Prof. Engelhardt’s ethnography is very thought-provoking, and it is remarkable how applicable the picture he paints of the situation in Tallinn is to the Orthodox church choirs in the United States I’ve seen or with whom I’ve sung. While not using the specific technical language of ethnomusicology and sociology, I’ve participated in many conversations about Orthodox liturgical music that wind up in largely the same place as this article. One question that comes to mind is, just as much as the “Byzantine imaginary” allows Orthodox Estonians a means to frame their responses to modernity, I wonder to what extent we might hypothesize that some Orthodox Americans, or even Orthodox Christians elsewhere, wish instead to synthesize modernity with the Byzantine imaginary? What does that look like? How does the synthesis differ from the response?

Now, a questionable point, at least for me, is methodology. A large portion of Prof. Engelhardt’s fieldwork depends on his perspective as a participant in the choir, and he acknowledges that while he is participating with the faithful, he is not participating as one of the faithful. Without getting into the question of whether or not one should sing in the choir if one is not Orthodox, I’ll just say that it begs the question of how his observations were colored by the perspective of a non-believing participant. I don’t doubt that it likely helped to make his observations as sympathetic as they are, but it seems to me that there are lines being crossed with this methodology. Again, I am not an ethnomusicologist, so I acknowledge I raise this question from a standpoint of ignorance, and I would be curious as to how an ethnomusicologist might answer this concern. One way or the other, this is a methodological approach that strikes me as at least requiring full disclosure — that is, it not being enough for the researcher to state that they are a non-adherent; rather, a statement of of what the researcher’s religious beliefs actually are is needed to clear up any ambiguities. I could very well be totally wrong on this point, and if I am, that’s fine, but that is my initial reaction.

In all fairness, Prof. Engelhardt acknowledges the problem to some extent, noting that not being an Orthodox Christian presents certain challenges to this kind of work:

The ideal of right singing gets at things that are hard for ethnomusicologists to get at: belief, faith, the numinous, and apophatic ways of knowing through negation rather than through the positive statements of modern scholarly practice. The challenge for non-Orthodox ethnographers like myself, then, is to apprehend at all the correct unity that makes singing right. (p. 37)

Another shortcoming is the bibliography; of 125 total references listed, literature which specifically treats Orthodox Christianity only gets six entries. Of those six works, four deal with Orthodox sacred music, three of which focus on Russian practice. Given the prominence of Byzantine chant in the ethnography, it is odd to me that the references would not reflect more substantial reading and understanding in that area. Some citations talking about theology of icons or liturgical aesthetics in general would also seem appropriate, given how Prof. Engelhardt synthesizes his points in the conclusion.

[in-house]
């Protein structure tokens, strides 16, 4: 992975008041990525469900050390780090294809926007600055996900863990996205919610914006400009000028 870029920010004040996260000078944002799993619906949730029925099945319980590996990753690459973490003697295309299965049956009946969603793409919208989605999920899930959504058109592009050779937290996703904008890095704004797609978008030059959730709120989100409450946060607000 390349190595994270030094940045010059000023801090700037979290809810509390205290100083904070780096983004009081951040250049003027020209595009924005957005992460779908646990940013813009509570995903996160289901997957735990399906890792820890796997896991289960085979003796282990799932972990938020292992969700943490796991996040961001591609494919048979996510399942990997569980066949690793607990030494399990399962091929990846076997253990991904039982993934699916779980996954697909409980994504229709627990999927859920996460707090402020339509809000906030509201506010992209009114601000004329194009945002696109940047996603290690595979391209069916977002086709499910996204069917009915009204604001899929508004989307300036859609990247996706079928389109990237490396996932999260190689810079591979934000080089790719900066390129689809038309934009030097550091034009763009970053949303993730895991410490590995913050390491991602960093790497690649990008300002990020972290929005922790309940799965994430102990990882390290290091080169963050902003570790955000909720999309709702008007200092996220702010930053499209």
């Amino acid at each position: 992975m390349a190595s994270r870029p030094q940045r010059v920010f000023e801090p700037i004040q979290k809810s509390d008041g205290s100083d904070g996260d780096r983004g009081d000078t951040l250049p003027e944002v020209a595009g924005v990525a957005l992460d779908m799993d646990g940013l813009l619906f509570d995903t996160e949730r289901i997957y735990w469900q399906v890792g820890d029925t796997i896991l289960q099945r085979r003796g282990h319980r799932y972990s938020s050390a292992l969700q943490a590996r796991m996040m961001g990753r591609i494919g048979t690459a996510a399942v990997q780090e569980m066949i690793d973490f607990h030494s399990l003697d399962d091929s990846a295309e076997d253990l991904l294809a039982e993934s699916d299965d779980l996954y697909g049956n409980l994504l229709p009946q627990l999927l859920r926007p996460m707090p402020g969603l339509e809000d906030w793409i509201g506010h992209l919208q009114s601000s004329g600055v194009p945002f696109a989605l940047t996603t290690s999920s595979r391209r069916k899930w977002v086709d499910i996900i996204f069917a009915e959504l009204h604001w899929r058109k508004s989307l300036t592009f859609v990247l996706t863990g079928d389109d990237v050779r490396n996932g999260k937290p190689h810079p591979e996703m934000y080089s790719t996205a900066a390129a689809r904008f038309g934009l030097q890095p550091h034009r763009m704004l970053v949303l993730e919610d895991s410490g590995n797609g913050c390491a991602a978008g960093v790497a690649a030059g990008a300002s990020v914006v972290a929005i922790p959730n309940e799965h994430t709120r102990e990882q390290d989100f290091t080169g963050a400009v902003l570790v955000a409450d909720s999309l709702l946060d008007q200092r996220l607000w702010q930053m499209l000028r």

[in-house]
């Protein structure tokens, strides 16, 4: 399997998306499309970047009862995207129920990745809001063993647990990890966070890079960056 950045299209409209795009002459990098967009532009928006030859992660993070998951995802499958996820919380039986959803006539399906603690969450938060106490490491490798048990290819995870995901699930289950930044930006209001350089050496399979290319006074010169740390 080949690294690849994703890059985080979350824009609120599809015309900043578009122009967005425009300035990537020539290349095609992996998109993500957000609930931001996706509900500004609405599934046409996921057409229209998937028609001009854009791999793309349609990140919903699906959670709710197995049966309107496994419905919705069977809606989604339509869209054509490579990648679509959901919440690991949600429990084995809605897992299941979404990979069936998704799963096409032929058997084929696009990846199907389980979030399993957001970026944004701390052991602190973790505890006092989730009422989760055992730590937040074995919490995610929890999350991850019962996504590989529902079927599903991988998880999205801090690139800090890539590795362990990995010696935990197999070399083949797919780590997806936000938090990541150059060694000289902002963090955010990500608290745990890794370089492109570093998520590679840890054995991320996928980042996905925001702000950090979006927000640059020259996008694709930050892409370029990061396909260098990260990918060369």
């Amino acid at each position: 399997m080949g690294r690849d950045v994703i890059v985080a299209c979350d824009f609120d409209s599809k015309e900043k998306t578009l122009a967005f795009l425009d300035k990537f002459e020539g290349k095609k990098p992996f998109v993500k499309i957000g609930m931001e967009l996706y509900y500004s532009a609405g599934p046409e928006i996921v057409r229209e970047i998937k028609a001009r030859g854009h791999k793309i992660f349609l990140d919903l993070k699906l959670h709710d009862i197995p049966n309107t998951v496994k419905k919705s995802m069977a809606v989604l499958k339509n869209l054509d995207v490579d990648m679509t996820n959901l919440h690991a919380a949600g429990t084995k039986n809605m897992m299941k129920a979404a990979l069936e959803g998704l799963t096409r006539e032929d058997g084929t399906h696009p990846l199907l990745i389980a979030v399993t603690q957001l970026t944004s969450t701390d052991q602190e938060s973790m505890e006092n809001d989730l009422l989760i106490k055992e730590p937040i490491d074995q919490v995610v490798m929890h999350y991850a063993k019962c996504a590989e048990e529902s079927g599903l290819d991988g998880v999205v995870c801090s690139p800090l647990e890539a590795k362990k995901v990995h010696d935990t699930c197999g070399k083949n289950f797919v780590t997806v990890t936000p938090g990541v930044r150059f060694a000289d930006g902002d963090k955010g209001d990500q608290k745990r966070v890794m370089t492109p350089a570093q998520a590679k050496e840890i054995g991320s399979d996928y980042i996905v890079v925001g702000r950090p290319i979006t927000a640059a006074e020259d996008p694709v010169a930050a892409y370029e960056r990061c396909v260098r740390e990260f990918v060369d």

There are also some curious imprecisions here and there; there is a quotation on pp. 35-6 from the “Canon for Sunday Orthros,” which hardly narrows down exactly which Canon it might be (and his translation from Estonian isn’t a lot of help, either). He refers to the diaconate being the first step in becoming a priest; while it can be, yes, it is not the prescriptive matter that he implies. In another instance, he speaks of “an authentic Orthodox theology of sound” (p. 49) without clearly stating what that might be or providing a citation.

Having noted these points, however, I think there is much to appreciate about Prof. Engelhardt’s work, and whatever I may wonder about his methodological approach, I applaud his willingness as a non-Orthodox Christian to treat the musical practices of Estonian Orthodox Christians on their own terms. If you are interested in reading the entire article, it is not available online, but if you’re near a university library, they should have the journal on their shelves.

I’ll close with Prof. Engelhardt’s final paragraph, which is perhaps the part every scholar who works in areas related to religion should read:

Beyond these conclusions about why the right singing of Orthodox Estonians is right (conclusions based on a musical ethnography of orthopraxy), one verges on matters of belief and faith (the inwardness and veracity of doxa) that reveal the limits of how modern, secular scholarship produces knowledge… Suggesting how musical style, religious ideology, and sociohistorical circumstance affect the rightness of sound is only part of the story. The other part of the story is about the epistemology given voice through the outward expressions of orthopraxy; it is about the ineffability of some religious experiences, the unverifiable efficacy of some rituals, the possibility of divine revelation, and the corporeal sensibility of the authentic, all of which are no less real or true than musical style, religious ideology, and sociohistorical circumstance. Regarding these profoundly significant aspects of right sounds, one must, I believe, defer to those for whom they are right, stopping short of any complete representation in order to recognize and reflect on their ultimate meaning and power in the lives of the faithful. (p. 52)

The Voice of the Lord: Selected Hymns from the Feast of Theophany